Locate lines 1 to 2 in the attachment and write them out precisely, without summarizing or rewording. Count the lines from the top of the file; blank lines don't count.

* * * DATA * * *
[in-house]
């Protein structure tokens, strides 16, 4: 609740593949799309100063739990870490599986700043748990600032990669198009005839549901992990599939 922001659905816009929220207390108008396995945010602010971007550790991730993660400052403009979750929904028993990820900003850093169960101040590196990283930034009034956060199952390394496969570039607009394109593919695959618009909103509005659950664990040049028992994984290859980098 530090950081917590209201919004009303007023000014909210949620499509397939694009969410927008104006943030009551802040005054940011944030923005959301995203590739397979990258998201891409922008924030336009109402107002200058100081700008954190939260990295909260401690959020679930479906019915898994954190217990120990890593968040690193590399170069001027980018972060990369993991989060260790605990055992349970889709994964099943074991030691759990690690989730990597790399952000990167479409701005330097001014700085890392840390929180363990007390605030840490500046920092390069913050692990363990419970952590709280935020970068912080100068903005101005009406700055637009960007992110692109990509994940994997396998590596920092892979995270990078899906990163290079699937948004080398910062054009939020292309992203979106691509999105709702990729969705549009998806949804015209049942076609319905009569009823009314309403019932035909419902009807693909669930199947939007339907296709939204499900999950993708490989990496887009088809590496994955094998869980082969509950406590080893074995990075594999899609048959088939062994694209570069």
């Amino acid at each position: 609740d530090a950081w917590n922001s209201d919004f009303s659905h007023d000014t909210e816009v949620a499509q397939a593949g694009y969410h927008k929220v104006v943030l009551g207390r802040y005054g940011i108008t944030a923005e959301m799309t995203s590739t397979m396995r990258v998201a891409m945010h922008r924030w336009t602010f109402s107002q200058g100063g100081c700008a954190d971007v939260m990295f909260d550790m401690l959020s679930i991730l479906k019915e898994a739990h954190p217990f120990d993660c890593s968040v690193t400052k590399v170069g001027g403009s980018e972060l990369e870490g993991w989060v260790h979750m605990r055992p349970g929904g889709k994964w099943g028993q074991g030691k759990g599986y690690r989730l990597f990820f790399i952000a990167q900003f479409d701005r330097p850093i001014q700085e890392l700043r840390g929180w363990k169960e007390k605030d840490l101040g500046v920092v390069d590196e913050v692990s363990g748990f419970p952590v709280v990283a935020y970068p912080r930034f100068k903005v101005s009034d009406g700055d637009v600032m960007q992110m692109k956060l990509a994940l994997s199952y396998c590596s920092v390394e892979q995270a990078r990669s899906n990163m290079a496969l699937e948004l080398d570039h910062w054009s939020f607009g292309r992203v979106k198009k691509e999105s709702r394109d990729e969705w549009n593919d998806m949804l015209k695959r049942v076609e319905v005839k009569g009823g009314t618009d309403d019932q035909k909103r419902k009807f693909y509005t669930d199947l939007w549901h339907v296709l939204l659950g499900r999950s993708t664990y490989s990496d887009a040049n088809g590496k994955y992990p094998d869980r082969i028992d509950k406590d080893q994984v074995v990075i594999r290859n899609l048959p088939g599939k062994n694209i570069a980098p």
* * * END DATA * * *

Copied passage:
[in-house]
């Protein structure tokens, strides 16, 4: 609740593949799309100063739990870490599986700043748990600032990669198009005839549901992990599939 922001659905816009929220207390108008396995945010602010971007550790991730993660400052403009979750929904028993990820900003850093169960101040590196990283930034009034956060199952390394496969570039607009394109593919695959618009909103509005659950664990040049028992994984290859980098 530090950081917590209201919004009303007023000014909210949620499509397939694009969410927008104006943030009551802040005054940011944030923005959301995203590739397979990258998201891409922008924030336009109402107002200058100081700008954190939260990295909260401690959020679930479906019915898994954190217990120990890593968040690193590399170069001027980018972060990369993991989060260790605990055992349970889709994964099943074991030691759990690690989730990597790399952000990167479409701005330097001014700085890392840390929180363990007390605030840490500046920092390069913050692990363990419970952590709280935020970068912080100068903005101005009406700055637009960007992110692109990509994940994997396998590596920092892979995270990078899906990163290079699937948004080398910062054009939020292309992203979106691509999105709702990729969705549009998806949804015209049942076609319905009569009823009314309403019932035909419902009807693909669930199947939007339907296709939204499900999950993708490989990496887009088809590496994955094998869980082969509950406590080893074995990075594999899609048959088939062994694209570069």